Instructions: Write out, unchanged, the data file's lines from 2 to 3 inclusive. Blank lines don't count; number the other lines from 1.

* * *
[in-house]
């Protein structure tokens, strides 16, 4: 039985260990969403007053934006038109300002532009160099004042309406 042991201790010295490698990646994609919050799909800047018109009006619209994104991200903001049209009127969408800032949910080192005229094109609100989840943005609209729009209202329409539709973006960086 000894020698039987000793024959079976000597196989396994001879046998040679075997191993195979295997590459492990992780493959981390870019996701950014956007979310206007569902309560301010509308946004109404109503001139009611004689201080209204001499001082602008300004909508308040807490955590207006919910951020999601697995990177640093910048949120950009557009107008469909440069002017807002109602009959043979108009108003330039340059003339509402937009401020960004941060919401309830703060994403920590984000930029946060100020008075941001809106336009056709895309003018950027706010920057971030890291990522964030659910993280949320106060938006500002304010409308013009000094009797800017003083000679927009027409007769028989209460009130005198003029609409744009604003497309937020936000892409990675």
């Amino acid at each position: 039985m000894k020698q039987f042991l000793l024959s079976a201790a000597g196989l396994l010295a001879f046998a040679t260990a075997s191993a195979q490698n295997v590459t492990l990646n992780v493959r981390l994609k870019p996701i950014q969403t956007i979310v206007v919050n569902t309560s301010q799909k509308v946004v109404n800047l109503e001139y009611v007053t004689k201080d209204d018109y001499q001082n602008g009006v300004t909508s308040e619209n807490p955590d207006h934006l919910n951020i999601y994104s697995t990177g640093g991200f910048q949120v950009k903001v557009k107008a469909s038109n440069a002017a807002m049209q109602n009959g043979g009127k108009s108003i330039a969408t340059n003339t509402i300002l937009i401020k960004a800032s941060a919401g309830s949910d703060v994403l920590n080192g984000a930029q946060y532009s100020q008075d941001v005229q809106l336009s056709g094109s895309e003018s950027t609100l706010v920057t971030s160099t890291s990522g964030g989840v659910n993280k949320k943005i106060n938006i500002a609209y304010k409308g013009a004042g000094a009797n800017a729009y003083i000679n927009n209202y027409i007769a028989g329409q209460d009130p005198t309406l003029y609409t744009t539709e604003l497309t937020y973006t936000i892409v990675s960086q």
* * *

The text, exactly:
């Protein structure tokens, strides 16, 4: 039985260990969403007053934006038109300002532009160099004042309406 042991201790010295490698990646994609919050799909800047018109009006619209994104991200903001049209009127969408800032949910080192005229094109609100989840943005609209729009209202329409539709973006960086 000894020698039987000793024959079976000597196989396994001879046998040679075997191993195979295997590459492990992780493959981390870019996701950014956007979310206007569902309560301010509308946004109404109503001139009611004689201080209204001499001082602008300004909508308040807490955590207006919910951020999601697995990177640093910048949120950009557009107008469909440069002017807002109602009959043979108009108003330039340059003339509402937009401020960004941060919401309830703060994403920590984000930029946060100020008075941001809106336009056709895309003018950027706010920057971030890291990522964030659910993280949320106060938006500002304010409308013009000094009797800017003083000679927009027409007769028989209460009130005198003029609409744009604003497309937020936000892409990675």
């Amino acid at each position: 039985m000894k020698q039987f042991l000793l024959s079976a201790a000597g196989l396994l010295a001879f046998a040679t260990a075997s191993a195979q490698n295997v590459t492990l990646n992780v493959r981390l994609k870019p996701i950014q969403t956007i979310v206007v919050n569902t309560s301010q799909k509308v946004v109404n800047l109503e001139y009611v007053t004689k201080d209204d018109y001499q001082n602008g009006v300004t909508s308040e619209n807490p955590d207006h934006l919910n951020i999601y994104s697995t990177g640093g991200f910048q949120v950009k903001v557009k107008a469909s038109n440069a002017a807002m049209q109602n009959g043979g009127k108009s108003i330039a969408t340059n003339t509402i300002l937009i401020k960004a800032s941060a919401g309830s949910d703060v994403l920590n080192g984000a930029q946060y532009s100020q008075d941001v005229q809106l336009s056709g094109s895309e003018s950027t609100l706010v920057t971030s160099t890291s990522g964030g989840v659910n993280k949320k943005i106060n938006i500002a609209y304010k409308g013009a004042g000094a009797n800017a729009y003083i000679n927009n209202y027409i007769a028989g329409q209460d009130p005198t309406l003029y609409t744009t539709e604003l497309t937020y973006t936000i892409v990675s960086q």